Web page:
Tribes offer casino jobs

Sep 13, 2005 5:48 AM

Tribal casinos in Connecticut are reaching out to those who lost their gaming jobs as a result of Hurricane Katrina.

Foxwoods Resort Casino and the Mohegan Sun both have job openings. Foxwoods, owned by the Mashantucket Pequot Tribal Nation, has already set up job interviews for new dealers, and the Mohegan Sun, owned by the Mohegan Tribe, has contacted the gaming commissions in Louisiana and Mississippi to look for potential employees.

An estimated 14,000 casino workers in Louisiana and Mississippi have lost their jobs, according to The New London Day. Thirteen casinos in Biloxi, Gulfport and Bay St. Louis, Miss., were seriously damaged or destroyed in the hurricane and other properties, including Harrah’s New Orleans, are closed indefinitely. Some operators in Mississippi, where only floating casinos are legal, are pushing lawmakers to allow rebuilding on land.

The Gulf Coast casinos contribute about $333 million in annual tax revenue, according to the American Gaming Association.


National Native News reported last week that the Iowa Tribe of Oklahoma sent its 20-member Wild Land fire crew to Baton Rouge, Louisiana to help survivors of Hurricane Katrina. The crew is handing out water and food and plans to help out for weeks to come.

California tribes
duke it out

Influential tribes in California have successfully lobbied lawmakers to block gaming compacts for two of the state’s largest tribes.

Tribes that already operate casinos, including the Sycuan of East County, Pechanga of Temecula, Morongo of east Riverside County, San Manuel of San Bernardino County and Agua Caliente of Palm Springs opposed compacts with the Quechan tribe of Imperial County and the Yurok tribe of Northern California.

The opposing tribes say the new compacts, signed by Gov. Arnold Schwarzenegger (R) in June, introduce tighter regulations that will ultimately affect them. One requirement in the new compacts is that the tribes share up to 25 percent of slot revenues with the state.

With the legislature preparing to adjourn, no action will be taken until next year on measures to ratify the Yurok and Quechan compacts. The Yurok tribe had proposed its first casino near Klamath. The Quechan tribe operates two casinos — one on the California side of its reservation, and one in Arizona. The compact negotiated with Gov. Schwarzenegger would have allowed the tribe to build in a better location along Interstate 8.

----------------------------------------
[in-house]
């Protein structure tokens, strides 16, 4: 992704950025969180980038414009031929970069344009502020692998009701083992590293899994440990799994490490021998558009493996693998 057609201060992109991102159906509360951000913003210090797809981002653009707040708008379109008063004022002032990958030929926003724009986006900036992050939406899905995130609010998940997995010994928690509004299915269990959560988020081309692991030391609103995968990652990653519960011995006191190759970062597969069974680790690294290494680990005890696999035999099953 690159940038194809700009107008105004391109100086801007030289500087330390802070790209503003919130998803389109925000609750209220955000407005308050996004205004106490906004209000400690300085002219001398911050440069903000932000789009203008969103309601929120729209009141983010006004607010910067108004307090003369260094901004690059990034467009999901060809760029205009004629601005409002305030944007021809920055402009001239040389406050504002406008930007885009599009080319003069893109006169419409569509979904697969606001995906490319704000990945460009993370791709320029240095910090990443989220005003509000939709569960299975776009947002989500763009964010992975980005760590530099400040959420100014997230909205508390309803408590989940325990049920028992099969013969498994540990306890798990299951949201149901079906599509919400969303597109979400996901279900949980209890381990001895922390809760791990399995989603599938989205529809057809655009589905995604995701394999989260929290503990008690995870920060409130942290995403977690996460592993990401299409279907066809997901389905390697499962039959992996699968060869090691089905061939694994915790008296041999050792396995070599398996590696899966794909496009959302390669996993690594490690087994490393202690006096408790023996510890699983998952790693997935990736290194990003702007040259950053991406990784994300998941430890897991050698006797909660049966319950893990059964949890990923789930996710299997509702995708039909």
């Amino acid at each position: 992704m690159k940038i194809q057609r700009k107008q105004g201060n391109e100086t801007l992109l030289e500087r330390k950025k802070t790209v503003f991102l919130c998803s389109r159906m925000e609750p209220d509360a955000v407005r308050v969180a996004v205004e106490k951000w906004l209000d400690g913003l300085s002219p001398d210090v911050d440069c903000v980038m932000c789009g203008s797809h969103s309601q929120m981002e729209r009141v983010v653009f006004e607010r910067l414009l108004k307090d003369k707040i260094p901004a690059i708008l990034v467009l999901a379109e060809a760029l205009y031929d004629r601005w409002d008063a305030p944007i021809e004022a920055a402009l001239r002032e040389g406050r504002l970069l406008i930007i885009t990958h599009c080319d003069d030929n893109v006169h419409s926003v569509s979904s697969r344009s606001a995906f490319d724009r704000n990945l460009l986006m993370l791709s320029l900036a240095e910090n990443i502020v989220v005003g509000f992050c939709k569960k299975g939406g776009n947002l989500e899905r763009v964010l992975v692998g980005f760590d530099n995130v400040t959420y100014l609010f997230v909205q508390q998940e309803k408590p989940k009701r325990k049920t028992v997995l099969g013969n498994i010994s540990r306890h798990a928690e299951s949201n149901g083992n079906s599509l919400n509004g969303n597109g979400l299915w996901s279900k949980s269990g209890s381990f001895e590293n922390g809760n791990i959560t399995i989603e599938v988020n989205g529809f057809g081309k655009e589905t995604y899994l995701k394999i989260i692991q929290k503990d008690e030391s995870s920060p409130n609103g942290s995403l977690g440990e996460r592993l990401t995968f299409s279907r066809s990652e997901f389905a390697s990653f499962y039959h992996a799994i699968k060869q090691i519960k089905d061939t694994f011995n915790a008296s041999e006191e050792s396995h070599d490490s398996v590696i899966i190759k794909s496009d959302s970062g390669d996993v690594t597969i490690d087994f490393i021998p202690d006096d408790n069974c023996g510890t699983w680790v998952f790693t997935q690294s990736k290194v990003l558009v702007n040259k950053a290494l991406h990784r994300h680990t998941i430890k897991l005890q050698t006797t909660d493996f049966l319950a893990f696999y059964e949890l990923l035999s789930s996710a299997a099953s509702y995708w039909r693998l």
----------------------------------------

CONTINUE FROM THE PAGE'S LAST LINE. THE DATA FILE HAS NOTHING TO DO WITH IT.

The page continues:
Quechan Tribal President Mike Jackson said the delay could cost them millions of dollars, according to Copley News Service. "I’m ashamed they’re Native Americans," Jackson said of the tribes that lobbied against the compacts. "Native Americans don’t treat brothers and sisters like this."


Gaming opposition also erupted from the Paskenta Band of Nomlaki Indians. The Red Bluff Daily News reported that the tribe is fighting a proposal by the Greenville Rancheria to build a 120,000-square foot casino in the city of Red Bluff, in Tehama County.

The tribe accused the Greenville Rancheria, located in Plumas County, of "reservation shopping" and criticized them for moving in on Tehama County territory. The proposed site for the Greenville Rancheria’s casino is just 13 miles from the Paskenta casino in Corning.

The Greenville Rancheria tried to have the casino site land put into trust, but the Tehama County Board of Supervisors voted it down in January. The tribe has proposed paying the county $665,000 in lieu of taxes and improving the roads near the casino.

Operating through
a loophole

California Assemblywoman Loni Hancock (D) is asking the state attorney general to investigate the video bingo machines being operated by the Lytton Band of Pomo Indians. Hancock says the machines at Casino San Pablo are nearly identical to slot machines, and that the Lytton Band have taken advantage of a loophole in state law.

"These electronic bingo machines are exactly like slot machines, and therefore I’m asking the attorney general to investigate it," Hancock told The San Francisco Chronicle.

California’s State Legislature rejected a Class III compact last year that would have allowed the tribe to install 5,000 slot machines at Casino San Pablo. The tribe opted instead to offer 500 bingo machines, saying it has a right to engage in Class II gaming, since the casino is sited on trust land.